MetLife’s CEO Frustrated on Capital Amid Uncertainty

MetLife Inc. (MET) Chief Executive Officer Steve Kandarian has seen regulation hinder his company’s capital plans since he took over the top job at the largest U.S. life insurer in 2011.

The Federal Reserve limited New York-based MetLife from returning capital to investors when it was a bank-holding company. After selling deposits to rid itself of that distinction last year, MetLife has avoided stock buybacks because it can’t be certain whether the Fed will label it a systemically important firm, and what rules might be imposed, Kandarian wrote today in a letter to shareholders.

“It is taking much longer for clarity on the capital rules than anyone had anticipated,” Kandarian wrote. “A number of our shareholders are frustrated with our cautious approach to returning cash during this period of regulatory uncertainty. We share your frustration.”

MetLife is in the final stage of consideration to be designated a systemically important financial institution, which could lead to stricter capital, leverage and liquidity requirements from the Fed. Kandarian has said his company doesn’t pose a threat to the financial system. If MetLife is deemed systemically important, the company has said the Fed should impose rules designed for insurers, rather than banks.

Regulation’s Costs

“If federal capital rules for life insurers do not appropriately reflect the business model of insurance, we could be forced to raise prices to consumers or exit markets entirely,” Kandarian wrote. “Regulators in Washington must recognize that imposing higher capital requirements on certain life insurance companies is not cost-free.”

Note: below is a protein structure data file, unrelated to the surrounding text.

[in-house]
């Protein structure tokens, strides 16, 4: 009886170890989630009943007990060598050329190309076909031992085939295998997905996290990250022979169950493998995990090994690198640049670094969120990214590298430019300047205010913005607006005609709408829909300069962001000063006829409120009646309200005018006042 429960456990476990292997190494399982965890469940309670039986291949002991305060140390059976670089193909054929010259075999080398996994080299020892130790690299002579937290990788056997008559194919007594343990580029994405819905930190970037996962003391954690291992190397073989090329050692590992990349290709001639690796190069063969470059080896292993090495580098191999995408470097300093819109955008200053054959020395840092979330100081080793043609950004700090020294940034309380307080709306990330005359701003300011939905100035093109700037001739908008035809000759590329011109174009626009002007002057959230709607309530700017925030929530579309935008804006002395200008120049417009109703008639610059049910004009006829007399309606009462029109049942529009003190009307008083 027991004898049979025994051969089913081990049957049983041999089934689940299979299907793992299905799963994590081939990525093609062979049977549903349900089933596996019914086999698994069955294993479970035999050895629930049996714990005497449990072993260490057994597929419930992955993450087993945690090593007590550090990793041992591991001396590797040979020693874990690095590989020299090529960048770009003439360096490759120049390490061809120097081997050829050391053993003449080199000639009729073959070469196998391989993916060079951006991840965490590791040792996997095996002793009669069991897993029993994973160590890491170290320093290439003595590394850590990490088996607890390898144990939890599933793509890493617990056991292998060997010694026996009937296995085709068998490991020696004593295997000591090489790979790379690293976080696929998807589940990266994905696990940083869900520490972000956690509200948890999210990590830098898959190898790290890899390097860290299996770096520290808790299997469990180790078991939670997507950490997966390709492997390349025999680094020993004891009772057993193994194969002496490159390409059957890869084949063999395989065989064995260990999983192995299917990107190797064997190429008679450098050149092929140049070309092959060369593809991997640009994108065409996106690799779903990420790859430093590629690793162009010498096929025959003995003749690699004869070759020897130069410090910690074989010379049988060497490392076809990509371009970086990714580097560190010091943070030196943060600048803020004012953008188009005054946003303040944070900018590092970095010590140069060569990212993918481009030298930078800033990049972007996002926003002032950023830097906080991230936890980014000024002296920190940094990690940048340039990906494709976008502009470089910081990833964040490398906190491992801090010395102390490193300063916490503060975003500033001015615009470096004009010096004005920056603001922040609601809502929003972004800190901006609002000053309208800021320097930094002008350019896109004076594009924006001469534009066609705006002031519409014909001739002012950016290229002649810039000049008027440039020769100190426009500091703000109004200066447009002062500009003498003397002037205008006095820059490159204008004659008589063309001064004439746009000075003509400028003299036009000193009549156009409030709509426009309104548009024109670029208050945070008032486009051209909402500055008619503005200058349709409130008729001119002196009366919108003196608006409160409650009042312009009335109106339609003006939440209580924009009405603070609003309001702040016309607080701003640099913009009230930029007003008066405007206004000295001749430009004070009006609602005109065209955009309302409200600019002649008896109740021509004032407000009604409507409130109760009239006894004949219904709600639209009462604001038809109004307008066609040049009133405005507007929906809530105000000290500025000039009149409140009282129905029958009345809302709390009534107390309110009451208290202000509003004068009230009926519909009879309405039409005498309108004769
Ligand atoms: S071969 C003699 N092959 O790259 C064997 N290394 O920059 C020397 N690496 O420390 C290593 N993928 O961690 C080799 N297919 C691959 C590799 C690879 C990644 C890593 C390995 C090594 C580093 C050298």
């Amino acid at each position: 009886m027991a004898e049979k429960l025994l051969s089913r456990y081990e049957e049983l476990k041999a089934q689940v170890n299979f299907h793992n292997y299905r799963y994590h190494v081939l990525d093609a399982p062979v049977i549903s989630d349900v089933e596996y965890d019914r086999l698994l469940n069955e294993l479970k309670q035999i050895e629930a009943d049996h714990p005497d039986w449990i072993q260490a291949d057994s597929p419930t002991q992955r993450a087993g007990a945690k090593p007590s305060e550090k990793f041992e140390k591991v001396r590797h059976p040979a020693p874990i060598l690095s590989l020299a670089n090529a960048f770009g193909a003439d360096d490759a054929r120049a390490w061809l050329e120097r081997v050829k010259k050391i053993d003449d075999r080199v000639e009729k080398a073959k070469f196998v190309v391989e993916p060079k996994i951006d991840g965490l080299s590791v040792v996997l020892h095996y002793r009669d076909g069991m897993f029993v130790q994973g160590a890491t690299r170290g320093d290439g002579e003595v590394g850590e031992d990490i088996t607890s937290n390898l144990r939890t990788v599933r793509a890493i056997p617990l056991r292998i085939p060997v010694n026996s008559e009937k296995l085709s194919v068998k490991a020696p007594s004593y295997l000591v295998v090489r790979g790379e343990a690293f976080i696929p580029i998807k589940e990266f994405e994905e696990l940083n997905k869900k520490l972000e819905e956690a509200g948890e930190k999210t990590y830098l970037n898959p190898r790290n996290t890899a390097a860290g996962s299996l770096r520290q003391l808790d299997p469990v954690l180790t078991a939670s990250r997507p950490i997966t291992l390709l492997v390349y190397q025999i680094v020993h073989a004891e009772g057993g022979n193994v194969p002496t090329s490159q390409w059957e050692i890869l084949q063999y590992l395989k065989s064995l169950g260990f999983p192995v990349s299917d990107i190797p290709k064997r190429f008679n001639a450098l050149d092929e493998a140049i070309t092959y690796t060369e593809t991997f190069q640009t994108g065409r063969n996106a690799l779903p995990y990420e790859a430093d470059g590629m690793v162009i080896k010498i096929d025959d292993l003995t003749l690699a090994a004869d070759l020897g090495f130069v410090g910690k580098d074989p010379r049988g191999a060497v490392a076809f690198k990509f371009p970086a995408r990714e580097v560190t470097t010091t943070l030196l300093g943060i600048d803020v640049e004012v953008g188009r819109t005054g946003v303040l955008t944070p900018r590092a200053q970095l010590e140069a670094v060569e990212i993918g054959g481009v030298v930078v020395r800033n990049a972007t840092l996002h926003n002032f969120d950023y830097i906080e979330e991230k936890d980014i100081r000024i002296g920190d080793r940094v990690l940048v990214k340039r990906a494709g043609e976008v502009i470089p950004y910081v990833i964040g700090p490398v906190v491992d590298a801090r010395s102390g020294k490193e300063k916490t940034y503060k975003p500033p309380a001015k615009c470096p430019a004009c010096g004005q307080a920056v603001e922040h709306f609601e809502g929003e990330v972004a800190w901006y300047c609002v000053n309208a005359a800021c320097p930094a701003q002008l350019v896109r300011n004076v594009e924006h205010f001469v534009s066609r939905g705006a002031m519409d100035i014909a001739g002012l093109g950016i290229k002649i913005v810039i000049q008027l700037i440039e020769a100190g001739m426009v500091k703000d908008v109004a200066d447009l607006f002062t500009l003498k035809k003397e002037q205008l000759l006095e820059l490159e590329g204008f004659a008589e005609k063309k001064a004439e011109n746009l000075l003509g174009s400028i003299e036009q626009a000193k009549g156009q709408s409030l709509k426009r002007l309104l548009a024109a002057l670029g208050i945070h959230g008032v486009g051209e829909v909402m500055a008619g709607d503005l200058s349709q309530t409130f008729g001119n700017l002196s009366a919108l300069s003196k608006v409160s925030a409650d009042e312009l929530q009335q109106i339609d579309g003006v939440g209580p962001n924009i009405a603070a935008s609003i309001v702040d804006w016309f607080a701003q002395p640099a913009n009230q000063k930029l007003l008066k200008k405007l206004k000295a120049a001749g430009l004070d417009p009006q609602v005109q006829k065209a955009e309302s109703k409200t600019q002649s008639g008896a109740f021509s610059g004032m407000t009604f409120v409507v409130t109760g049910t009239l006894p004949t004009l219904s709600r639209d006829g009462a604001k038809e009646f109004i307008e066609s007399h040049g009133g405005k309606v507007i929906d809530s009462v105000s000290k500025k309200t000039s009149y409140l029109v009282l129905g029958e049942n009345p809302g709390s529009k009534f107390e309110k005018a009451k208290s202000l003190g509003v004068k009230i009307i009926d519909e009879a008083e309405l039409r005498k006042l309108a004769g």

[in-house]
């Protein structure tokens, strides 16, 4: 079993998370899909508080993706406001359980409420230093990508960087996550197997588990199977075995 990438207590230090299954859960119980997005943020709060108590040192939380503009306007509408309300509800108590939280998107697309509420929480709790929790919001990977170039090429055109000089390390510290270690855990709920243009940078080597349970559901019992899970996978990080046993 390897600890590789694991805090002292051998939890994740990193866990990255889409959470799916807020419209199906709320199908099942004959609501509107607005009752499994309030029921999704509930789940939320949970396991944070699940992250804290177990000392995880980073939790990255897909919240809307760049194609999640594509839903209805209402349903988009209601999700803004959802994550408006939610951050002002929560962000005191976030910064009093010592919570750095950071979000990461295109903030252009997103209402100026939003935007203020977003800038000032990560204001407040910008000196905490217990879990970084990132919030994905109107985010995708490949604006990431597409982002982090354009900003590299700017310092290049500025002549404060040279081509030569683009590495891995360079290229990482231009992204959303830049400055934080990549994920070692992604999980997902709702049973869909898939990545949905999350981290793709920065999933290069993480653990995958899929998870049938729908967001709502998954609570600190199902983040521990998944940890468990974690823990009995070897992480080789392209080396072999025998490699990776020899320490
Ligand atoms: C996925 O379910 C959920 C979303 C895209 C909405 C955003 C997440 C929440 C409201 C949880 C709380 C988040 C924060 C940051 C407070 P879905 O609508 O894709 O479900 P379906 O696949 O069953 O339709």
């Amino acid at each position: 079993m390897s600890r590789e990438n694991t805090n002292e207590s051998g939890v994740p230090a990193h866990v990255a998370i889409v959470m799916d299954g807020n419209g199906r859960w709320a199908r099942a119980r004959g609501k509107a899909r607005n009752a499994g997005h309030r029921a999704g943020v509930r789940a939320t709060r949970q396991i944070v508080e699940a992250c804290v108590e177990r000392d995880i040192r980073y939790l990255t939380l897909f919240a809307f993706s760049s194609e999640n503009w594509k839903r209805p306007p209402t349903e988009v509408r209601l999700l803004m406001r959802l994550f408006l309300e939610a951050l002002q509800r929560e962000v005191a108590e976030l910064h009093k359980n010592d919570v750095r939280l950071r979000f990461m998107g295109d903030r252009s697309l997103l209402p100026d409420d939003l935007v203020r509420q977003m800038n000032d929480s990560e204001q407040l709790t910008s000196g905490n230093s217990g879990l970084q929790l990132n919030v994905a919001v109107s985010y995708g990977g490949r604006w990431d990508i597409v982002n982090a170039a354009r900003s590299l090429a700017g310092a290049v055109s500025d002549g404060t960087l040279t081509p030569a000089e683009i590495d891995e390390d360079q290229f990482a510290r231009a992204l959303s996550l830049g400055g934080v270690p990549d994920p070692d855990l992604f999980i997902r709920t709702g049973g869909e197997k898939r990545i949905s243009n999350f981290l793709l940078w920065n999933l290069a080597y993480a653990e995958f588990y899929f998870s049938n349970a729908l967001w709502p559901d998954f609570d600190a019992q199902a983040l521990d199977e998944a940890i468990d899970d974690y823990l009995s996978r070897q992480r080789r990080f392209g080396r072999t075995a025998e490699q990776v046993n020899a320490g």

Kandarian’s compensation increased 6.9 percent last year to $14.6 million, MetLife said in a filing today. The CEO’s salary rose to $1.2 million from about $1.1 million, and stock awards jumped to $5.9 million from $3.9 million. He also received $5 million of cash incentives.

MetLife raised its quarterly dividend by 49 percent in April, the first increase since 2007. It last authorized a buyback in 2008. MetLife has rallied 41 percent in the past year, trailing the 49 percent gain of smaller rival Prudential Financial Inc. (PRU), which is based in Newark, New Jersey.

Prudential and American International Group Inc. (AIG) have already been designated systemically important. Prudential had $500 million remaining as of Dec. 31 under a $1 billion share repurchase program authorized in June.

To contact the reporter on this story: Zachary Tracer in New York at

To contact the editors responsible for this story: Dan Kraut at Dan Reichl, Steven Crabill

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